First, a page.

In 1999 the Chinese government launched a campaign against practitioners of Falun Gong, a system of t’ai chi and meditation influenced by Buddhism and Daoism. There were tens of thousands of arrests; the media denounced Falun Gong as an ‘evil cult’ based on ‘superstition’. The students in the college where I was teaching at the time had to sign a proclamation in support of the ban or face expulsion. I didn’t find this particularly surprising: the opposition of religion and communism seemed axiomatic. I didn’t expect the Communist Party to be supportive of any kind of religion, albeit an apparently benign one mainly practised by elderly people in parks. But even in my small town there were signs that this was too simplistic a view. On a nearby hill there was a red temple devoted to Guanyin, the Buddhist Goddess of Mercy. In the town centre a six-foot cross was perched on top of a building that contained a church.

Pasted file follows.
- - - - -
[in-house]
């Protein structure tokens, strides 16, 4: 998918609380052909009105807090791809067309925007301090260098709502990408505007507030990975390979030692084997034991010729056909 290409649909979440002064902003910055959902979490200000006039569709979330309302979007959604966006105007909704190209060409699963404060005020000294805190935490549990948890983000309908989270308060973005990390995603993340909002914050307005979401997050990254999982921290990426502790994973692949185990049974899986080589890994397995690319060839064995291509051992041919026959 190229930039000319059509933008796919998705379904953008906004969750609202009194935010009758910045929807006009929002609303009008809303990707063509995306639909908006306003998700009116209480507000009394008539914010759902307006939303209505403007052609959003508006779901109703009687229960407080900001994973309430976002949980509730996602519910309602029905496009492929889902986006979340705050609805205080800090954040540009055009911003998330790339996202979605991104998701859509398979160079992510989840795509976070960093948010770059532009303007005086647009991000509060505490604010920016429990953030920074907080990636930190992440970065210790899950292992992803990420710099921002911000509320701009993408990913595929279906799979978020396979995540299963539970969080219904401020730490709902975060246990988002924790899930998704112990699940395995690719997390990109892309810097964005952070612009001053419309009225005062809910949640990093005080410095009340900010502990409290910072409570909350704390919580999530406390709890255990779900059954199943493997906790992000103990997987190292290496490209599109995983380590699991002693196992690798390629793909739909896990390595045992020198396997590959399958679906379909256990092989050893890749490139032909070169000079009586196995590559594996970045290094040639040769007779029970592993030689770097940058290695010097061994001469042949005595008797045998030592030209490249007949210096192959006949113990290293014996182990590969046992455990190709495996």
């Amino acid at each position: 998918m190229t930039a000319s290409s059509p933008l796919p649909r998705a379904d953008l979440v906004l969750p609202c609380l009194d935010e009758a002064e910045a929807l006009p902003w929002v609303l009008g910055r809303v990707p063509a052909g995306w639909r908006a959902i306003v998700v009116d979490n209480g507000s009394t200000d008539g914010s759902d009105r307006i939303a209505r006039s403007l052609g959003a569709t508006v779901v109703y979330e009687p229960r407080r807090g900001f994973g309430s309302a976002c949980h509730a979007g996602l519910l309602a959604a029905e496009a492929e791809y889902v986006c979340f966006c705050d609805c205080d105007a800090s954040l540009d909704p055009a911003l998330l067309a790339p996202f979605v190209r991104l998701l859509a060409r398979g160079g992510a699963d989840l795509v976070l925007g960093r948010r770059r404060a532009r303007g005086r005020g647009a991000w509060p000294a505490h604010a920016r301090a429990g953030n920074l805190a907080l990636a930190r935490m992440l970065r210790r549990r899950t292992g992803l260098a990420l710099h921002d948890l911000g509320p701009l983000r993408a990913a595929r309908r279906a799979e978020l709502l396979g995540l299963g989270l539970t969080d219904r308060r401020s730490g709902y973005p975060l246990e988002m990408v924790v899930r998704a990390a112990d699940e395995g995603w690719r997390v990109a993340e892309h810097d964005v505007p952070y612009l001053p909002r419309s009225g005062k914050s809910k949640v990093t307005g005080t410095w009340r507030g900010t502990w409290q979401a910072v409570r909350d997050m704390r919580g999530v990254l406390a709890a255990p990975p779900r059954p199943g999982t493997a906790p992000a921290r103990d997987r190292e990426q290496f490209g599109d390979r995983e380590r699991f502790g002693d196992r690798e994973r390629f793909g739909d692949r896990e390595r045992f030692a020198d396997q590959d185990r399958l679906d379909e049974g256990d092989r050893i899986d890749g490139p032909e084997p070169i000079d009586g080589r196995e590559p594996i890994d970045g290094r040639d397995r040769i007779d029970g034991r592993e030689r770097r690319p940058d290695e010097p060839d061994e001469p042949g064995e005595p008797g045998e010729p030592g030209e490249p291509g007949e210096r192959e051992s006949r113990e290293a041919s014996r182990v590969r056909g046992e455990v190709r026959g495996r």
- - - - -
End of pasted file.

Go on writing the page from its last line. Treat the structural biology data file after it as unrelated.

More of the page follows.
Ian Johnson’s book is a much-needed corrective to the persistent notion that China’s rulers are implacably opposed to all forms of religion. The Souls of China explores the extraordinary religious revival that has taken place throughout the country since the death of Mao. While there’s some debate over the exact